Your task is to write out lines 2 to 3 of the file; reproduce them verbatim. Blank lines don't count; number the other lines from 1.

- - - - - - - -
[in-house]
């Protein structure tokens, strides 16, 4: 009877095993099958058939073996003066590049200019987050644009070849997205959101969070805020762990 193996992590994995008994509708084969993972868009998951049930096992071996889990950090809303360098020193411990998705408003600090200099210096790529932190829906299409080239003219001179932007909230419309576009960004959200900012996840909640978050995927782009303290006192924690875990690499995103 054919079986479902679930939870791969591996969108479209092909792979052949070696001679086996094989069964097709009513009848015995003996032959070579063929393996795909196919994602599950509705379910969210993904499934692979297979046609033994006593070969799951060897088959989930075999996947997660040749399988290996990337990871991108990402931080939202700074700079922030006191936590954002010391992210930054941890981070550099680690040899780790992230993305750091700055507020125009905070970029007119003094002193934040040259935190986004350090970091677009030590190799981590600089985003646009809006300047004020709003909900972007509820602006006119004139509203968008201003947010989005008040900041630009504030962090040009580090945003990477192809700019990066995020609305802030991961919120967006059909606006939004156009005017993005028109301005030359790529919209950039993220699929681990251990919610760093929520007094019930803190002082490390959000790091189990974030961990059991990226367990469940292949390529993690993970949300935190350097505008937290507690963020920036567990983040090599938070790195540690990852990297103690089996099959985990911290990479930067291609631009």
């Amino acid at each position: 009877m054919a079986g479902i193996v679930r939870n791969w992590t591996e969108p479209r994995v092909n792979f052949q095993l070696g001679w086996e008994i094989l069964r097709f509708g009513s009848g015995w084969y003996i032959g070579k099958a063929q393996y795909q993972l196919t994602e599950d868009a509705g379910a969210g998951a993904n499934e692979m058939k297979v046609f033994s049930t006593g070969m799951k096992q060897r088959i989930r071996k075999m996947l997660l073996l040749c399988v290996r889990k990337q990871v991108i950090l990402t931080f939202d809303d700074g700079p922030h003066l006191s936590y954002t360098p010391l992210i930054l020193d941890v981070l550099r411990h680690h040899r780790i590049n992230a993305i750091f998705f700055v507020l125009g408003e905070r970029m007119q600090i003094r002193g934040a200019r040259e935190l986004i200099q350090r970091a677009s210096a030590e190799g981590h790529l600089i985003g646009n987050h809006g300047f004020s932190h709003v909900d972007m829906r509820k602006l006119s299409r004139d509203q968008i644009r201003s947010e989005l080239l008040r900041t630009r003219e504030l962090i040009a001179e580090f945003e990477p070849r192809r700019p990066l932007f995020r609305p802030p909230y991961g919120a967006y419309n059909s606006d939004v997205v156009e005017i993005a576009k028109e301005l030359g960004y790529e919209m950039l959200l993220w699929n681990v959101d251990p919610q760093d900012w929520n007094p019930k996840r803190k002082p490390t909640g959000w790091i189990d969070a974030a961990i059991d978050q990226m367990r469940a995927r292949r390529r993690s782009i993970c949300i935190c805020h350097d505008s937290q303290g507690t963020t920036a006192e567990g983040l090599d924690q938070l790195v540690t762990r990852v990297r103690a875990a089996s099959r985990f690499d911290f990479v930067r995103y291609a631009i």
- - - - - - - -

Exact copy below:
């Protein structure tokens, strides 16, 4: 009877095993099958058939073996003066590049200019987050644009070849997205959101969070805020762990 193996992590994995008994509708084969993972868009998951049930096992071996889990950090809303360098020193411990998705408003600090200099210096790529932190829906299409080239003219001179932007909230419309576009960004959200900012996840909640978050995927782009303290006192924690875990690499995103 054919079986479902679930939870791969591996969108479209092909792979052949070696001679086996094989069964097709009513009848015995003996032959070579063929393996795909196919994602599950509705379910969210993904499934692979297979046609033994006593070969799951060897088959989930075999996947997660040749399988290996990337990871991108990402931080939202700074700079922030006191936590954002010391992210930054941890981070550099680690040899780790992230993305750091700055507020125009905070970029007119003094002193934040040259935190986004350090970091677009030590190799981590600089985003646009809006300047004020709003909900972007509820602006006119004139509203968008201003947010989005008040900041630009504030962090040009580090945003990477192809700019990066995020609305802030991961919120967006059909606006939004156009005017993005028109301005030359790529919209950039993220699929681990251990919610760093929520007094019930803190002082490390959000790091189990974030961990059991990226367990469940292949390529993690993970949300935190350097505008937290507690963020920036567990983040090599938070790195540690990852990297103690089996099959985990911290990479930067291609631009």
């Amino acid at each position: 009877m054919a079986g479902i193996v679930r939870n791969w992590t591996e969108p479209r994995v092909n792979f052949q095993l070696g001679w086996e008994i094989l069964r097709f509708g009513s009848g015995w084969y003996i032959g070579k099958a063929q393996y795909q993972l196919t994602e599950d868009a509705g379910a969210g998951a993904n499934e692979m058939k297979v046609f033994s049930t006593g070969m799951k096992q060897r088959i989930r071996k075999m996947l997660l073996l040749c399988v290996r889990k990337q990871v991108i950090l990402t931080f939202d809303d700074g700079p922030h003066l006191s936590y954002t360098p010391l992210i930054l020193d941890v981070l550099r411990h680690h040899r780790i590049n992230a993305i750091f998705f700055v507020l125009g408003e905070r970029m007119q600090i003094r002193g934040a200019r040259e935190l986004i200099q350090r970091a677009s210096a030590e190799g981590h790529l600089i985003g646009n987050h809006g300047f004020s932190h709003v909900d972007m829906r509820k602006l006119s299409r004139d509203q968008i644009r201003s947010e989005l080239l008040r900041t630009r003219e504030l962090i040009a001179e580090f945003e990477p070849r192809r700019p990066l932007f995020r609305p802030p909230y991961g919120a967006y419309n059909s606006d939004v997205v156009e005017i993005a576009k028109e301005l030359g960004y790529e919209m950039l959200l993220w699929n681990v959101d251990p919610q760093d900012w929520n007094p019930k996840r803190k002082p490390t909640g959000w790091i189990d969070a974030a961990i059991d978050q990226m367990r469940a995927r292949r390529r993690s782009i993970c949300i935190c805020h350097d505008s937290q303290g507690t963020t920036a006192e567990g983040l090599d924690q938070l790195v540690t762990r990852v990297r103690a875990a089996s099959r985990f690499d911290f990479v930067r995103y291609a631009i």